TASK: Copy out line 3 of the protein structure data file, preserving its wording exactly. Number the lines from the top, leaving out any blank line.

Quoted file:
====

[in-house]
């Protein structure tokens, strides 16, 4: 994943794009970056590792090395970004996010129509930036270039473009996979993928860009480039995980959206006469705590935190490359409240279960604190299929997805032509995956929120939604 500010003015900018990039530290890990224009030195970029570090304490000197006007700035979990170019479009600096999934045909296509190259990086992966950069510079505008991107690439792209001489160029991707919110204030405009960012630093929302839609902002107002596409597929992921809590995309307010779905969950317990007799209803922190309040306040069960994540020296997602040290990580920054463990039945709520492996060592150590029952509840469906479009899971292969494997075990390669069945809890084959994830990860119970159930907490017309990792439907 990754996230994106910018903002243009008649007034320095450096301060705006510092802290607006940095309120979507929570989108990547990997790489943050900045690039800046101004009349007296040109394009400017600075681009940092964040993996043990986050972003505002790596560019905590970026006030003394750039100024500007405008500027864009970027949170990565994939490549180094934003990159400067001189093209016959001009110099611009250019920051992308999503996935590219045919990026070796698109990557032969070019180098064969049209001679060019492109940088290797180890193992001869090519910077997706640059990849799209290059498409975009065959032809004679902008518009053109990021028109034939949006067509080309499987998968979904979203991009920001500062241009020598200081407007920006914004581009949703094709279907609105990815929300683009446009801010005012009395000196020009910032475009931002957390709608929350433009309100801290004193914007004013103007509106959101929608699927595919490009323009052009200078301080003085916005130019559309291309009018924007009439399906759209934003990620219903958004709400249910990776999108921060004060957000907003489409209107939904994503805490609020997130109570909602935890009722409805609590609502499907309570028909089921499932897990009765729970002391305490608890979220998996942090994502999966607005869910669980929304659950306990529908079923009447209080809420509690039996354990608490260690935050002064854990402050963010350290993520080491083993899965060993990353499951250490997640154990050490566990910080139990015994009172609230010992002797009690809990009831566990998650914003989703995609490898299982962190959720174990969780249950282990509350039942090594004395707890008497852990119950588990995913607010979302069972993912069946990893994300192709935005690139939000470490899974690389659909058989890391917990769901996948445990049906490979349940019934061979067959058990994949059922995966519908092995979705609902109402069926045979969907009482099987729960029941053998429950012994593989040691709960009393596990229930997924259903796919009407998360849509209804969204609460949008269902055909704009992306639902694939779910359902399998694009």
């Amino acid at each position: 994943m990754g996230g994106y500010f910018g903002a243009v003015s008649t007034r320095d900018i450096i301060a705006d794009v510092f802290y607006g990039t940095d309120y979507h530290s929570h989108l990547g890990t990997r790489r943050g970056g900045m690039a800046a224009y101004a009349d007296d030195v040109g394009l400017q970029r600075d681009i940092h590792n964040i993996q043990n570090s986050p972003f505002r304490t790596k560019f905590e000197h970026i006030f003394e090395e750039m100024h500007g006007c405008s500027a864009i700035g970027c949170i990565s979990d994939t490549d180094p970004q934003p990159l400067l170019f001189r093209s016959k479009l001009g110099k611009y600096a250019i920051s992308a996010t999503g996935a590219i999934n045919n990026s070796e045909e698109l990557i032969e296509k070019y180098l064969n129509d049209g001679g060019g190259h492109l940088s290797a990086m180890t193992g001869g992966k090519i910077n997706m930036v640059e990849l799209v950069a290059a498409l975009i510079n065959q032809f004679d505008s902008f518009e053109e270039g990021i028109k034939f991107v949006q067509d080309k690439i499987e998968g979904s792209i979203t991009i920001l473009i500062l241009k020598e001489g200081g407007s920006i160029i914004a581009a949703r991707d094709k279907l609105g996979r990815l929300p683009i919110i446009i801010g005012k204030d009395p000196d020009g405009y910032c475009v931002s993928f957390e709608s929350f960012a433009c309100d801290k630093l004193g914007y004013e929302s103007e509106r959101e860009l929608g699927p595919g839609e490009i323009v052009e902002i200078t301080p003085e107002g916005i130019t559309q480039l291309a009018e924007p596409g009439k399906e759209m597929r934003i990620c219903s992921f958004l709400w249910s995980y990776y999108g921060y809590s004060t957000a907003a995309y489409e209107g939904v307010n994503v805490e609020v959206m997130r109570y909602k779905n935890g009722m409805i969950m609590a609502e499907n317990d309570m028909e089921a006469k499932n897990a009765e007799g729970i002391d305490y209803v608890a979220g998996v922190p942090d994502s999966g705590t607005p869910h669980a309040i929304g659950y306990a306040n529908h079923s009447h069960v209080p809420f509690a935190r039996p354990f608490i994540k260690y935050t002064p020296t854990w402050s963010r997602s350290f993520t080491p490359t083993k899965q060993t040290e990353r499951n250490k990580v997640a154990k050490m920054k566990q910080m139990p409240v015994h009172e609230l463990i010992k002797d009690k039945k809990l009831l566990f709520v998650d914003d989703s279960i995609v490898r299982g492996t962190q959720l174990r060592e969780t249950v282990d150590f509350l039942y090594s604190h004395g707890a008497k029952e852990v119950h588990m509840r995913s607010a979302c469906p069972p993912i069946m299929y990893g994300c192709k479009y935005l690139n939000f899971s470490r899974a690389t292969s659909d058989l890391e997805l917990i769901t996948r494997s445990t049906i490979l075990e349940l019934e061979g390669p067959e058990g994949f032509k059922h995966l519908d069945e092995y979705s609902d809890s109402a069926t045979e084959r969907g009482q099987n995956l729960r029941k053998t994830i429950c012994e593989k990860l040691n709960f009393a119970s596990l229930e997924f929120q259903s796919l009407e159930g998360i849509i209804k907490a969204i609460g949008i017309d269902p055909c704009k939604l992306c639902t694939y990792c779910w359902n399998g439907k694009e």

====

């Amino acid at each position: 994943m990754g996230g994106y500010f910018g903002a243009v003015s008649t007034r320095d900018i450096i301060a705006d794009v510092f802290y607006g990039t940095d309120y979507h530290s929570h989108l990547g890990t990997r790489r943050g970056g900045m690039a800046a224009y101004a009349d007296d030195v040109g394009l400017q970029r600075d681009i940092h590792n964040i993996q043990n570090s986050p972003f505002r304490t790596k560019f905590e000197h970026i006030f003394e090395e750039m100024h500007g006007c405008s500027a864009i700035g970027c949170i990565s979990d994939t490549d180094p970004q934003p990159l400067l170019f001189r093209s016959k479009l001009g110099k611009y600096a250019i920051s992308a996010t999503g996935a590219i999934n045919n990026s070796e045909e698109l990557i032969e296509k070019y180098l064969n129509d049209g001679g060019g190259h492109l940088s290797a990086m180890t193992g001869g992966k090519i910077n997706m930036v640059e990849l799209v950069a290059a498409l975009i510079n065959q032809f004679d505008s902008f518009e053109e270039g990021i028109k034939f991107v949006q067509d080309k690439i499987e998968g979904s792209i979203t991009i920001l473009i500062l241009k020598e001489g200081g407007s920006i160029i914004a581009a949703r991707d094709k279907l609105g996979r990815l929300p683009i919110i446009i801010g005012k204030d009395p000196d020009g405009y910032c475009v931002s993928f957390e709608s929350f960012a433009c309100d801290k630093l004193g914007y004013e929302s103007e509106r959101e860009l929608g699927p595919g839609e490009i323009v052009e902002i200078t301080p003085e107002g916005i130019t559309q480039l291309a009018e924007p596409g009439k399906e759209m597929r934003i990620c219903s992921f958004l709400w249910s995980y990776y999108g921060y809590s004060t957000a907003a995309y489409e209107g939904v307010n994503v805490e609020v959206m997130r109570y909602k779905n935890g009722m409805i969950m609590a609502e499907n317990d309570m028909e089921a006469k499932n897990a009765e007799g729970i002391d305490y209803v608890a979220g998996v922190p942090d994502s999966g705590t607005p869910h669980a309040i929304g659950y306990a306040n529908h079923s009447h069960v209080p809420f509690a935190r039996p354990f608490i994540k260690y935050t002064p020296t854990w402050s963010r997602s350290f993520t080491p490359t083993k899965q060993t040290e990353r499951n250490k990580v997640a154990k050490m920054k566990q910080m139990p409240v015994h009172e609230l463990i010992k002797d009690k039945k809990l009831l566990f709520v998650d914003d989703s279960i995609v490898r299982g492996t962190q959720l174990r060592e969780t249950v282990d150590f509350l039942y090594s604190h004395g707890a008497k029952e852990v119950h588990m509840r995913s607010a979302c469906p069972p993912i069946m299929y990893g994300c192709k479009y935005l690139n939000f899971s470490r899974a690389t292969s659909d058989l890391e997805l917990i769901t996948r494997s445990t049906i490979l075990e349940l019934e061979g390669p067959e058990g994949f032509k059922h995966l519908d069945e092995y979705s609902d809890s109402a069926t045979e084959r969907g009482q099987n995956l729960r029941k053998t994830i429950c012994e593989k990860l040691n709960f009393a119970s596990l229930e997924f929120q259903s796919l009407e159930g998360i849509i209804k907490a969204i609460g949008i017309d269902p055909c704009k939604l992306c639902t694939y990792c779910w359902n399998g439907k694009e």